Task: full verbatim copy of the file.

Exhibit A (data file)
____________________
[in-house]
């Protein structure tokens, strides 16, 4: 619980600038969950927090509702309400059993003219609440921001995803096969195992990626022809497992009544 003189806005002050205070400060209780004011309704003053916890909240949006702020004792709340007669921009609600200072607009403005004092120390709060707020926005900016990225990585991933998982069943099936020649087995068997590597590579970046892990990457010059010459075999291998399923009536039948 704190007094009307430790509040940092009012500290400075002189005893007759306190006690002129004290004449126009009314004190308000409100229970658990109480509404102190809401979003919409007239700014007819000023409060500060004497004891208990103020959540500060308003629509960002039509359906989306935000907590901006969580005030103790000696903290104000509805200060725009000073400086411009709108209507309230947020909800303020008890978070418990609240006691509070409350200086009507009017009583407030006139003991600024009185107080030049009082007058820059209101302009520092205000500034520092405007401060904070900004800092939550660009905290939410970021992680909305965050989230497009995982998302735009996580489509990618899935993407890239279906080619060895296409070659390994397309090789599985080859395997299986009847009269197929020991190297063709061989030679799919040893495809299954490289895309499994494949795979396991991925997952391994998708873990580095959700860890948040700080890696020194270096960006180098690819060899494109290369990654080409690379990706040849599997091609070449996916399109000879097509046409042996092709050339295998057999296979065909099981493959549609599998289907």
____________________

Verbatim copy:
[in-house]
């Protein structure tokens, strides 16, 4: 619980600038969950927090509702309400059993003219609440921001995803096969195992990626022809497992009544 003189806005002050205070400060209780004011309704003053916890909240949006702020004792709340007669921009609600200072607009403005004092120390709060707020926005900016990225990585991933998982069943099936020649087995068997590597590579970046892990990457010059010459075999291998399923009536039948 704190007094009307430790509040940092009012500290400075002189005893007759306190006690002129004290004449126009009314004190308000409100229970658990109480509404102190809401979003919409007239700014007819000023409060500060004497004891208990103020959540500060308003629509960002039509359906989306935000907590901006969580005030103790000696903290104000509805200060725009000073400086411009709108209507309230947020909800303020008890978070418990609240006691509070409350200086009507009017009583407030006139003991600024009185107080030049009082007058820059209101302009520092205000500034520092405007401060904070900004800092939550660009905290939410970021992680909305965050989230497009995982998302735009996580489509990618899935993407890239279906080619060895296409070659390994397309090789599985080859395997299986009847009269197929020991190297063709061989030679799919040893495809299954490289895309499994494949795979396991991925997952391994998708873990580095959700860890948040700080890696020194270096960006180098690819060899494109290369990654080409690379990706040849599997091609070449996916399109000879097509046409042996092709050339295998057999296979065909099981493959549609599998289907």